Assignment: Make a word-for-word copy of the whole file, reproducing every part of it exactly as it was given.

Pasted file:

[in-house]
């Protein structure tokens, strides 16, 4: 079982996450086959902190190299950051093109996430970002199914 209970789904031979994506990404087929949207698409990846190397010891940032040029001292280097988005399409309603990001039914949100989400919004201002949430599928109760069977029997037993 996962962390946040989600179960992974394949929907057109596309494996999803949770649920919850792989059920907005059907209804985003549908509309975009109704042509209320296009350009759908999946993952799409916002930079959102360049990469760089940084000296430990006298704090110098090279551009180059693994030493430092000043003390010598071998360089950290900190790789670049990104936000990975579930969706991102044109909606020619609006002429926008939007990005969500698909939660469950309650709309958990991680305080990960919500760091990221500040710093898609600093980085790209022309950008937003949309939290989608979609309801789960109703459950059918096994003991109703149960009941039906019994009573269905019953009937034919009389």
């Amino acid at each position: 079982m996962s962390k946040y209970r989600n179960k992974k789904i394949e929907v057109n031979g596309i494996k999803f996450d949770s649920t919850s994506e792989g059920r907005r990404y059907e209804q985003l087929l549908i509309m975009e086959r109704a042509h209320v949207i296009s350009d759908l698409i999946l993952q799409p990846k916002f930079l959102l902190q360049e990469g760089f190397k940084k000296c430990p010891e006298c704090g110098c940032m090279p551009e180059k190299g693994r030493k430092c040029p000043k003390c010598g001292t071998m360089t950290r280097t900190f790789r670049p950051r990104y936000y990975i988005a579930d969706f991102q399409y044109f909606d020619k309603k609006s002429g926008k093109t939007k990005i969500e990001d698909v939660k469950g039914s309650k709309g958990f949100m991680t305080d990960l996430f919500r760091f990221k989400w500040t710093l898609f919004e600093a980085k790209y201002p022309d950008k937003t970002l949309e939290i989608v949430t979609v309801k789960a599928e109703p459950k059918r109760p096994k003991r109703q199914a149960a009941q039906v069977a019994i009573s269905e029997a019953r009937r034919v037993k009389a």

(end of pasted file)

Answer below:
[in-house]
């Protein structure tokens, strides 16, 4: 079982996450086959902190190299950051093109996430970002199914 209970789904031979994506990404087929949207698409990846190397010891940032040029001292280097988005399409309603990001039914949100989400919004201002949430599928109760069977029997037993 996962962390946040989600179960992974394949929907057109596309494996999803949770649920919850792989059920907005059907209804985003549908509309975009109704042509209320296009350009759908999946993952799409916002930079959102360049990469760089940084000296430990006298704090110098090279551009180059693994030493430092000043003390010598071998360089950290900190790789670049990104936000990975579930969706991102044109909606020619609006002429926008939007990005969500698909939660469950309650709309958990991680305080990960919500760091990221500040710093898609600093980085790209022309950008937003949309939290989608979609309801789960109703459950059918096994003991109703149960009941039906019994009573269905019953009937034919009389």
């Amino acid at each position: 079982m996962s962390k946040y209970r989600n179960k992974k789904i394949e929907v057109n031979g596309i494996k999803f996450d949770s649920t919850s994506e792989g059920r907005r990404y059907e209804q985003l087929l549908i509309m975009e086959r109704a042509h209320v949207i296009s350009d759908l698409i999946l993952q799409p990846k916002f930079l959102l902190q360049e990469g760089f190397k940084k000296c430990p010891e006298c704090g110098c940032m090279p551009e180059k190299g693994r030493k430092c040029p000043k003390c010598g001292t071998m360089t950290r280097t900190f790789r670049p950051r990104y936000y990975i988005a579930d969706f991102q399409y044109f909606d020619k309603k609006s002429g926008k093109t939007k990005i969500e990001d698909v939660k469950g039914s309650k709309g958990f949100m991680t305080d990960l996430f919500r760091f990221k989400w500040t710093l898609f919004e600093a980085k790209y201002p022309d950008k937003t970002l949309e939290i989608v949430t979609v309801k789960a599928e109703p459950k059918r109760p096994k003991r109703q199914a149960a009941q039906v069977a019994i009573s269905e029997a019953r009937r034919v037993k009389a």